There are times where a sudden ache or symptom will have you concerned. You question whether or not you should contact your doctor or midwife. Generally it’s a good idea to err on the side of caution for the safety of yourself and your baby. Here’s a good guideline of symptoms that you should watch out for.

Some of these symptoms may be more or less urgent depending on your circumstances (health history, length of pregnancy, severity of the symptoms, etc). Your doctor or midwife should go over with you at various points in your pregnancy which signs warrant an urgent call.

  • Painful or burning sensation when urinating, significant decrease or lack of urination
  • Vaginal bleeding, a change in vaginal discharge or leaking of fluid
  • Pelvic pressure or low back pain or cramping before 37 weeks gestation as this could be a sign of preterm labor
  • Severe or persistent vomiting or any vomiting accompanied by pain or fever
  • Persistent itching all over. Watch for jaundice, dark urine, and pale stools as this could be a sign of cholestasis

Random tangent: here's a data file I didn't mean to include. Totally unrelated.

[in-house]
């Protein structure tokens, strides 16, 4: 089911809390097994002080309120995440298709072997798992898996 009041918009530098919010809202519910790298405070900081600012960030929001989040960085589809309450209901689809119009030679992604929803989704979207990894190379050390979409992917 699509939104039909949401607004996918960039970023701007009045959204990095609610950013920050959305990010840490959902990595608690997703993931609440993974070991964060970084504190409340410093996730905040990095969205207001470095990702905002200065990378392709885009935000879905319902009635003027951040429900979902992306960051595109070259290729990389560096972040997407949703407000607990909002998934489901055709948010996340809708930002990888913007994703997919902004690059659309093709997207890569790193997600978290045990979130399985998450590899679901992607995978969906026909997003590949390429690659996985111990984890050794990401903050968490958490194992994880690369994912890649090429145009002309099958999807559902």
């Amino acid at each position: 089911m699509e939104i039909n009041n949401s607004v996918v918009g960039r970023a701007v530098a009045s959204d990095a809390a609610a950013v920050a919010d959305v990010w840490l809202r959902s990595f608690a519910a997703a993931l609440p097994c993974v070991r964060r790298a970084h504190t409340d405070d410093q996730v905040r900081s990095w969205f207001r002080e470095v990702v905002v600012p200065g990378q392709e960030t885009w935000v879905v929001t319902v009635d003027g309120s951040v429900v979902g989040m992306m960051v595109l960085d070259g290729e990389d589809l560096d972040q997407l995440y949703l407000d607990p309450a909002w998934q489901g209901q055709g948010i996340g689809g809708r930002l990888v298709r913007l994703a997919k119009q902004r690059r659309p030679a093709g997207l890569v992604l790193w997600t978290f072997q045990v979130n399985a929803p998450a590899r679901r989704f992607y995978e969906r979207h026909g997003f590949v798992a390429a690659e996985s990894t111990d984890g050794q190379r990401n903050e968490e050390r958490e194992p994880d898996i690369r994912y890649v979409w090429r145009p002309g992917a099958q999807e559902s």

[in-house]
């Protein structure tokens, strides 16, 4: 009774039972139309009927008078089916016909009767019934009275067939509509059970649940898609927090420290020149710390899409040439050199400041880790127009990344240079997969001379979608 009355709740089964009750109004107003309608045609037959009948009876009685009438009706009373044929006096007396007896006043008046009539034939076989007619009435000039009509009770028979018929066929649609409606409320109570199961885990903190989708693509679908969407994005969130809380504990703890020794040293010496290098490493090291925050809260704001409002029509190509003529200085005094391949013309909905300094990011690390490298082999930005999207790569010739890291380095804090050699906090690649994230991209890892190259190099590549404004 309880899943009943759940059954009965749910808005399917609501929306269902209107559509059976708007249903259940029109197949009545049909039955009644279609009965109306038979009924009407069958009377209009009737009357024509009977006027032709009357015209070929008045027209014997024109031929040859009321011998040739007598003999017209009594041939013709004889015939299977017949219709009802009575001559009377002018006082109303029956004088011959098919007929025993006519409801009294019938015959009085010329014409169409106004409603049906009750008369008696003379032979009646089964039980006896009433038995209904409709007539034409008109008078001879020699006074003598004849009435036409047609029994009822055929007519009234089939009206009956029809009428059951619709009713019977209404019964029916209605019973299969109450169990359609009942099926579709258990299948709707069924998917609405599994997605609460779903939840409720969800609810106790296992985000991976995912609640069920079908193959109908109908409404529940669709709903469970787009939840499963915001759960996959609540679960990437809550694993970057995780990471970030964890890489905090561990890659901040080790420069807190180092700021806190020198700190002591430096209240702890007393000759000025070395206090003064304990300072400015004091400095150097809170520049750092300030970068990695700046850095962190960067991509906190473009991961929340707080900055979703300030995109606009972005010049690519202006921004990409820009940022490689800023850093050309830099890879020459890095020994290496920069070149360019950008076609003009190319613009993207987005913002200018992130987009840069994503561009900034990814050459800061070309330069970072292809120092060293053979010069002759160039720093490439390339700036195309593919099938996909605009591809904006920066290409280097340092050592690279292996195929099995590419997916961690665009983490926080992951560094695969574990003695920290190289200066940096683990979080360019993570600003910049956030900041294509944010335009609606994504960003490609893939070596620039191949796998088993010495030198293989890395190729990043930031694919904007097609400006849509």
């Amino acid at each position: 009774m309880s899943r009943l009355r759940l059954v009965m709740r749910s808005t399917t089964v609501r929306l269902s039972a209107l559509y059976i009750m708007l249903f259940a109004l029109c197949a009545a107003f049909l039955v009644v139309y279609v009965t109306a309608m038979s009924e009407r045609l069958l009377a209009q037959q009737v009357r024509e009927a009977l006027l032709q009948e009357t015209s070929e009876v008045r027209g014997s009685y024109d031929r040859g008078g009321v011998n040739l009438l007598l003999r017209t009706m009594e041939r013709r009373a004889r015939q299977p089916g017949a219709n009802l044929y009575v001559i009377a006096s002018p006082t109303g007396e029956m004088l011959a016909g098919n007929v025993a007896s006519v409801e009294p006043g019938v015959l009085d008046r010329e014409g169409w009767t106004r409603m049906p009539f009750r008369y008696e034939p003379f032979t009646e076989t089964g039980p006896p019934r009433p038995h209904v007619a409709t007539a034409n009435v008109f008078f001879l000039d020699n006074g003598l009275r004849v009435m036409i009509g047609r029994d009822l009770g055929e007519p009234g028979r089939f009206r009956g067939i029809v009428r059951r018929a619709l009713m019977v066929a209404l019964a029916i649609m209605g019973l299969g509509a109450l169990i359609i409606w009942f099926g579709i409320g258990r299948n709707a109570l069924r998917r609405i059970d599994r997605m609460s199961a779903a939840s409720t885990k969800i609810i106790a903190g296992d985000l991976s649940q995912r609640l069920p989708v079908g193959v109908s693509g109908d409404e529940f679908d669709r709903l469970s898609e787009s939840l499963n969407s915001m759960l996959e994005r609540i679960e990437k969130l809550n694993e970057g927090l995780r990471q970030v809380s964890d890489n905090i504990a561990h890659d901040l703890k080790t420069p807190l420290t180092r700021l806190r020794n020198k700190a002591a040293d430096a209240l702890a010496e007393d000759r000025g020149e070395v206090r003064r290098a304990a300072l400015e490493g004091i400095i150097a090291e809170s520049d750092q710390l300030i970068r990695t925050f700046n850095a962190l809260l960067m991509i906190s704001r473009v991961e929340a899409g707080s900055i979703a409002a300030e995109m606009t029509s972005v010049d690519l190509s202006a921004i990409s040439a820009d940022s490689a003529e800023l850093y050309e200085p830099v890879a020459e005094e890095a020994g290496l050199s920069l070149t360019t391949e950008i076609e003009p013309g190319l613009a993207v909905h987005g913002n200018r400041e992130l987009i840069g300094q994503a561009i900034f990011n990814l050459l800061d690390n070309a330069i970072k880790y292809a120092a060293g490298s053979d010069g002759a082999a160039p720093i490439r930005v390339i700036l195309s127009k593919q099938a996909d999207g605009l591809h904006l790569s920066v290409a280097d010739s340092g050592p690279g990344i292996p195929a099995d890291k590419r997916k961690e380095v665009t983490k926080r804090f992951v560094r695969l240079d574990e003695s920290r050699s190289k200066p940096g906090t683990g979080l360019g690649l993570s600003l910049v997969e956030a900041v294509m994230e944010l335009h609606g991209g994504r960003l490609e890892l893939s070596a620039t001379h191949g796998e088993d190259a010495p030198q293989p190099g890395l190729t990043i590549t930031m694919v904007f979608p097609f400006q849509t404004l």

• Visual problems, such as double vision, blurring, dimming, flashing spots, or lights
  • Severe headache that lasts for more than two hours
  • Swelling or puffiness (edema) of the hands, face, and around the eyes or sudden noticeable weight gain of 2 pounds or more, not related to eating. These could be a signs of Pre Eclampsia.
  • Persistent severe leg cramp or calf pain
  • Decreased fetal movement (If you feel fewer than ten movements in two hours once you begin your third trimester, call your doctor or midwife immediately.)
  • Trauma to the abdomen
  • Fever greater than 101 degrees F
  • Severe or persistent abdominal pain
  • Fainting or dizziness

    Again, as a general rule, if you feel that something isn’t quite right, or you are concerned, go ahead and call your doctor or midwife. They are used to it and should be there to ease your fears, even if it turns out to be something harmless. I had an OB once tell me that he would rather I wake him up at 3am with a minor complaint, than be called at 10am with an emergency that could have been prevented with that 3am call.

    Even with subsequent pregnancies, you may experience symptoms completely different from your first. At the rate that your body changes over the course of 10 months, it’s often hard to tell what is normal and what is worrisome.

    When to Contact the Doctor